Blog: 'Gliding has revolutionised my life and I fly as often as I can'
The English Federation of Disability Sport (EFDS) website features a blog post every Friday through the year.
In 2016 we’ll be taking a look at an A-Z of accessible sporting and fitness opportunities available to disabled people. This week it’s G for Gliding, and Steve Derwin discusses how the sport has restored his sense of freedom.
Prior to a road traffic accident in 1989, which left me in a wheelchair, I was an active participant in various outdoor pursuits. I was a keen competitive canoeist and mountaineer and I had climbed in Britain, Europe and the Americas. At the same time, in my professional career I was a Youth and Community Officer with responsibility for outdoor education.
For several months after the accident I felt that my life was completely ruined. Quite simply, I had lost all that I had lived for.
It was not until a friend introduced me to gliding and pointed out that with the adaptations available in modern gliders there was an opportunity for disabled people to resume active and exciting lives that I realised I could move forwards.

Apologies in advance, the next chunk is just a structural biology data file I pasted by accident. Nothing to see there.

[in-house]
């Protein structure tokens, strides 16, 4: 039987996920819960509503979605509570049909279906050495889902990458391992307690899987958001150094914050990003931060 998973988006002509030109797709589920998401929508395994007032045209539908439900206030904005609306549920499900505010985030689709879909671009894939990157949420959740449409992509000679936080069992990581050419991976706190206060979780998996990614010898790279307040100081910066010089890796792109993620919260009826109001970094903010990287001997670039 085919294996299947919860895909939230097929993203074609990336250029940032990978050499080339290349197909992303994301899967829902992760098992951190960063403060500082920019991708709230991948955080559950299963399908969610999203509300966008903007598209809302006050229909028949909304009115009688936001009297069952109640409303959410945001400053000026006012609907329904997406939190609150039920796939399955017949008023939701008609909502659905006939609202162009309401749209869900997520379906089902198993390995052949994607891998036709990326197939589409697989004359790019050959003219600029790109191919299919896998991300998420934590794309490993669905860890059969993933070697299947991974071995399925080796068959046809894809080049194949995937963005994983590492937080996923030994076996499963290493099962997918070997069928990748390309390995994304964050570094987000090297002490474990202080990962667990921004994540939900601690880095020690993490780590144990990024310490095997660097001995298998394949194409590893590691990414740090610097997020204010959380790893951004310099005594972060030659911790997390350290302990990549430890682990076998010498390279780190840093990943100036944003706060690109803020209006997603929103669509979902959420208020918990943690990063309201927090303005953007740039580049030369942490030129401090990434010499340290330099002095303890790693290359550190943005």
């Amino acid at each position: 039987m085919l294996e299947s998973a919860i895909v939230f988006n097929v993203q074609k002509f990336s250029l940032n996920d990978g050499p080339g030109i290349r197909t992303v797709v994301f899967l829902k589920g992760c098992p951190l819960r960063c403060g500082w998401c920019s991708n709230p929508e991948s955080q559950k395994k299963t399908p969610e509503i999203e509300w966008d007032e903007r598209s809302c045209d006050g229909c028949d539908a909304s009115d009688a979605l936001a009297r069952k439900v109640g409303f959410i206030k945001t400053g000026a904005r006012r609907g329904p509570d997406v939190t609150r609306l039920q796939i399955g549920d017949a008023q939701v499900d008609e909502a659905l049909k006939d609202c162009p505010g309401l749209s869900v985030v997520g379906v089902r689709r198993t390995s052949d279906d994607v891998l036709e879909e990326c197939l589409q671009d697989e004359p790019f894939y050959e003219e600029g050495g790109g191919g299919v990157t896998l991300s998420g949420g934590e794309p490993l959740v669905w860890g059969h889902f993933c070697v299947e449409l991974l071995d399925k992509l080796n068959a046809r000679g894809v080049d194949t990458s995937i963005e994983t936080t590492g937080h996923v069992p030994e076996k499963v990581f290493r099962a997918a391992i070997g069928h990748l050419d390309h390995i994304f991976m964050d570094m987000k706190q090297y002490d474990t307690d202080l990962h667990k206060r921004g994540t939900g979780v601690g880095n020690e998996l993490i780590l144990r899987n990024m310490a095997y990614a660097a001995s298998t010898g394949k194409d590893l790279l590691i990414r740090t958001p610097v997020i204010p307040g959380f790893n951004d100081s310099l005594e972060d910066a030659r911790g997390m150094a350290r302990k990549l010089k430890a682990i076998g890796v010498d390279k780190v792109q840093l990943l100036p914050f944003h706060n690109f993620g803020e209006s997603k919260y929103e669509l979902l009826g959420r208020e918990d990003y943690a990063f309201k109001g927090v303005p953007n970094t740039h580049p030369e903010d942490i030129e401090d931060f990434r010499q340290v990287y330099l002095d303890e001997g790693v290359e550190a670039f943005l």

Flying takes me back to the mountain regions I so loved as a non-disabled person and gives me the freedom of exploration.
I learned to glide at the Wolds Gliding Club in 1998 and later continued my training in Scotland at Walking on Air, an organisation which provides gliding for disabled people at the Scottish Gliding Centre. The flying, on local hills the Bishop or Benarty, is splendid.
With the support of an excellent instructor team and good coaching I have been privileged to fly many cross-countries – I own and fly a glider with which I have flown in France, Spain and Switzerland, which were all fantastic experiences.
Until recently I was a British Gliding Association (BGA) instructor and it has given me great satisfaction and pleasure to fly with enthusiastic students at Portmoak, at Eden Soaring, at Husbands Bosworth and at Gruyere Aero Club in Switzerland.
Gliding has revolutionised my life and I fly as often as I can. However, in the past year I have had medical problems which have limited my flying and caused me to withdraw from instructing.
This year I intend to make a strong return to gliding as in the past it has restored my purpose in life, and I know it will again.
It is my greatest wish to afford the opportunity of flying to other disabled people through the BGA and through Walking on Air.
The British Gliding Association is the governing body for the sport of gliding in the UK. Walking on Air is a Scottish charity enabling people with disabilities glide, by utilising facilities at the Scottish Gliding Centre.